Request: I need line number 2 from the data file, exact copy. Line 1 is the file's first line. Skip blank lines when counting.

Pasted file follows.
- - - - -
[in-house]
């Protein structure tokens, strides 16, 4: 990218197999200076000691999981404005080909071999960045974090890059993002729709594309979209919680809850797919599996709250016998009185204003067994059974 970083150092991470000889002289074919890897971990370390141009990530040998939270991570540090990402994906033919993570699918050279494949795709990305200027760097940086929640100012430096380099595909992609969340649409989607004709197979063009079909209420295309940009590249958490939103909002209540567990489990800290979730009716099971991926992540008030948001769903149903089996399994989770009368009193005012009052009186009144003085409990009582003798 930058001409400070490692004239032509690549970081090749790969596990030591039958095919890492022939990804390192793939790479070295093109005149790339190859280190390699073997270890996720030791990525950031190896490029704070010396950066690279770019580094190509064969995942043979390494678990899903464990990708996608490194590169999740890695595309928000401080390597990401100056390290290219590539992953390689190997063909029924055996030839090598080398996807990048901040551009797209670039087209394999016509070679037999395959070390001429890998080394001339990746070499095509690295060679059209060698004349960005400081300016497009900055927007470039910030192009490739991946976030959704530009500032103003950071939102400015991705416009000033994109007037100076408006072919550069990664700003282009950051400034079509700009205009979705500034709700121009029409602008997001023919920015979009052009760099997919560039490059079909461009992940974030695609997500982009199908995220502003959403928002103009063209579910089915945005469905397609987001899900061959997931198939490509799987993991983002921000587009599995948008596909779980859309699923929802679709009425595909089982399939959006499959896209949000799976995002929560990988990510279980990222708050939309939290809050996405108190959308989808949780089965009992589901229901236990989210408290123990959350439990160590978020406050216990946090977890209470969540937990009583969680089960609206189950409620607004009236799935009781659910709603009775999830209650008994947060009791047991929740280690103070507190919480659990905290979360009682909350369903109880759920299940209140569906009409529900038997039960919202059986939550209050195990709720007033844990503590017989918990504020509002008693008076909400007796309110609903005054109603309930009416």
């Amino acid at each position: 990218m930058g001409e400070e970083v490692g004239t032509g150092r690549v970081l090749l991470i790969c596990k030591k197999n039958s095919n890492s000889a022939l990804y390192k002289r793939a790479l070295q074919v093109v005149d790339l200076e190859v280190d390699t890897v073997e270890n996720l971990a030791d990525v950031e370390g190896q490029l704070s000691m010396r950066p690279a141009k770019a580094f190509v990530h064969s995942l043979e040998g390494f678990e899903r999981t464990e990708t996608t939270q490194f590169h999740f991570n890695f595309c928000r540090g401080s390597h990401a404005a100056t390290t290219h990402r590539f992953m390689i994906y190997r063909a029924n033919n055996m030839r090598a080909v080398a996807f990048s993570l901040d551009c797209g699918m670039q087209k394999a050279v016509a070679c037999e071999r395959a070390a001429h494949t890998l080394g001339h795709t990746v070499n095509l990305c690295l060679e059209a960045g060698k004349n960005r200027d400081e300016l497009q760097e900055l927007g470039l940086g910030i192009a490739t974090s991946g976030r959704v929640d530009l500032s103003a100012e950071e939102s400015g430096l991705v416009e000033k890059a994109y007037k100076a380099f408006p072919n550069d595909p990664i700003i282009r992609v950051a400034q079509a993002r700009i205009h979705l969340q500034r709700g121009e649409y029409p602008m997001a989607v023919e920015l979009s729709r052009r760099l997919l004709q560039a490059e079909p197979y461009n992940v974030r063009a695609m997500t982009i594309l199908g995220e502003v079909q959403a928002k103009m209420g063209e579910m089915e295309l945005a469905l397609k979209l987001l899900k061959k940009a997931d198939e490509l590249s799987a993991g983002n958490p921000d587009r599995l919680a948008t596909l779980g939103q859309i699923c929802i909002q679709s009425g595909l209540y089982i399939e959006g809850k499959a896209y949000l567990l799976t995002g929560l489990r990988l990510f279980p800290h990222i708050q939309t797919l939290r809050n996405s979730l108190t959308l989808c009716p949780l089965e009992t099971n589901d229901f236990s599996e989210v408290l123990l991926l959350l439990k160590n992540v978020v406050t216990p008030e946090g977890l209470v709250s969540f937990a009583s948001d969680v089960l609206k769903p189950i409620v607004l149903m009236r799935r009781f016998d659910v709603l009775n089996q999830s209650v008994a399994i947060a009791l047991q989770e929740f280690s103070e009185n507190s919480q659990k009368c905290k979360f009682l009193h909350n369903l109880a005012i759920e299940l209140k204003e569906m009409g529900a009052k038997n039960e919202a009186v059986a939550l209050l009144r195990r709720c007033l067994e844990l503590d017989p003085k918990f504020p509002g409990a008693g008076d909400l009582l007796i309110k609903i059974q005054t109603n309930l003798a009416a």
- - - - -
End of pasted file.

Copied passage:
């Protein structure tokens, strides 16, 4: 990218197999200076000691999981404005080909071999960045974090890059993002729709594309979209919680809850797919599996709250016998009185204003067994059974 970083150092991470000889002289074919890897971990370390141009990530040998939270991570540090990402994906033919993570699918050279494949795709990305200027760097940086929640100012430096380099595909992609969340649409989607004709197979063009079909209420295309940009590249958490939103909002209540567990489990800290979730009716099971991926992540008030948001769903149903089996399994989770009368009193005012009052009186009144003085409990009582003798 930058001409400070490692004239032509690549970081090749790969596990030591039958095919890492022939990804390192793939790479070295093109005149790339190859280190390699073997270890996720030791990525950031190896490029704070010396950066690279770019580094190509064969995942043979390494678990899903464990990708996608490194590169999740890695595309928000401080390597990401100056390290290219590539992953390689190997063909029924055996030839090598080398996807990048901040551009797209670039087209394999016509070679037999395959070390001429890998080394001339990746070499095509690295060679059209060698004349960005400081300016497009900055927007470039910030192009490739991946976030959704530009500032103003950071939102400015991705416009000033994109007037100076408006072919550069990664700003282009950051400034079509700009205009979705500034709700121009029409602008997001023919920015979009052009760099997919560039490059079909461009992940974030695609997500982009199908995220502003959403928002103009063209579910089915945005469905397609987001899900061959997931198939490509799987993991983002921000587009599995948008596909779980859309699923929802679709009425595909089982399939959006499959896209949000799976995002929560990988990510279980990222708050939309939290809050996405108190959308989808949780089965009992589901229901236990989210408290123990959350439990160590978020406050216990946090977890209470969540937990009583969680089960609206189950409620607004009236799935009781659910709603009775999830209650008994947060009791047991929740280690103070507190919480659990905290979360009682909350369903109880759920299940209140569906009409529900038997039960919202059986939550209050195990709720007033844990503590017989918990504020509002008693008076909400007796309110609903005054109603309930009416």